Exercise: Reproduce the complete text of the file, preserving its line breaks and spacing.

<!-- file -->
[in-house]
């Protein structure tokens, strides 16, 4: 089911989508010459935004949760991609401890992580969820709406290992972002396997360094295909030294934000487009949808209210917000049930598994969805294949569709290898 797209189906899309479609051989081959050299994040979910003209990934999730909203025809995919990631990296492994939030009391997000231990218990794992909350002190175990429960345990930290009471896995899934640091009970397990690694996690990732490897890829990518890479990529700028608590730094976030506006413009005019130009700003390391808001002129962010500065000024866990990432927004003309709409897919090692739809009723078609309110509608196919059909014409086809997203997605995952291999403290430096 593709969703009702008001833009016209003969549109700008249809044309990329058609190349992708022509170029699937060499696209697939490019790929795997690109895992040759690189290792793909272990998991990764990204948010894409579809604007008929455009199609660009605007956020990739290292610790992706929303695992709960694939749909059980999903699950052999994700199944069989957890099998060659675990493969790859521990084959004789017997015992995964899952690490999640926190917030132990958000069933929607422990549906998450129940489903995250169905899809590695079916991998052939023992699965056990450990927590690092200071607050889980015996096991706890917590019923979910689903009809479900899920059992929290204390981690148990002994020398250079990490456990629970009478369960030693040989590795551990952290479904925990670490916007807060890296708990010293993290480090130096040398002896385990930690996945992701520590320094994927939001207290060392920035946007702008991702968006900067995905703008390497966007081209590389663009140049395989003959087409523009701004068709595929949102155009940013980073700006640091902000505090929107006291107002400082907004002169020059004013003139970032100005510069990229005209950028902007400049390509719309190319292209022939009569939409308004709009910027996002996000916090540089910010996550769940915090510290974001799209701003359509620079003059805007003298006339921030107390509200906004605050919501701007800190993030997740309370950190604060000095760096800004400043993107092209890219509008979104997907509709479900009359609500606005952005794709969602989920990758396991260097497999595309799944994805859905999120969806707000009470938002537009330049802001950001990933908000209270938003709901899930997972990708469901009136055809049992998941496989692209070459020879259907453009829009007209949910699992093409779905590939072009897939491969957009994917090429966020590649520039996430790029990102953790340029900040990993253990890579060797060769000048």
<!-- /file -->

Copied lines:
[in-house]
């Protein structure tokens, strides 16, 4: 089911989508010459935004949760991609401890992580969820709406290992972002396997360094295909030294934000487009949808209210917000049930598994969805294949569709290898 797209189906899309479609051989081959050299994040979910003209990934999730909203025809995919990631990296492994939030009391997000231990218990794992909350002190175990429960345990930290009471896995899934640091009970397990690694996690990732490897890829990518890479990529700028608590730094976030506006413009005019130009700003390391808001002129962010500065000024866990990432927004003309709409897919090692739809009723078609309110509608196919059909014409086809997203997605995952291999403290430096 593709969703009702008001833009016209003969549109700008249809044309990329058609190349992708022509170029699937060499696209697939490019790929795997690109895992040759690189290792793909272990998991990764990204948010894409579809604007008929455009199609660009605007956020990739290292610790992706929303695992709960694939749909059980999903699950052999994700199944069989957890099998060659675990493969790859521990084959004789017997015992995964899952690490999640926190917030132990958000069933929607422990549906998450129940489903995250169905899809590695079916991998052939023992699965056990450990927590690092200071607050889980015996096991706890917590019923979910689903009809479900899920059992929290204390981690148990002994020398250079990490456990629970009478369960030693040989590795551990952290479904925990670490916007807060890296708990010293993290480090130096040398002896385990930690996945992701520590320094994927939001207290060392920035946007702008991702968006900067995905703008390497966007081209590389663009140049395989003959087409523009701004068709595929949102155009940013980073700006640091902000505090929107006291107002400082907004002169020059004013003139970032100005510069990229005209950028902007400049390509719309190319292209022939009569939409308004709009910027996002996000916090540089910010996550769940915090510290974001799209701003359509620079003059805007003298006339921030107390509200906004605050919501701007800190993030997740309370950190604060000095760096800004400043993107092209890219509008979104997907509709479900009359609500606005952005794709969602989920990758396991260097497999595309799944994805859905999120969806707000009470938002537009330049802001950001990933908000209270938003709901899930997972990708469901009136055809049992998941496989692209070459020879259907453009829009007209949910699992093409779905590939072009897939491969957009994917090429966020590649520039996430790029990102953790340029900040990993253990890579060797060769000048």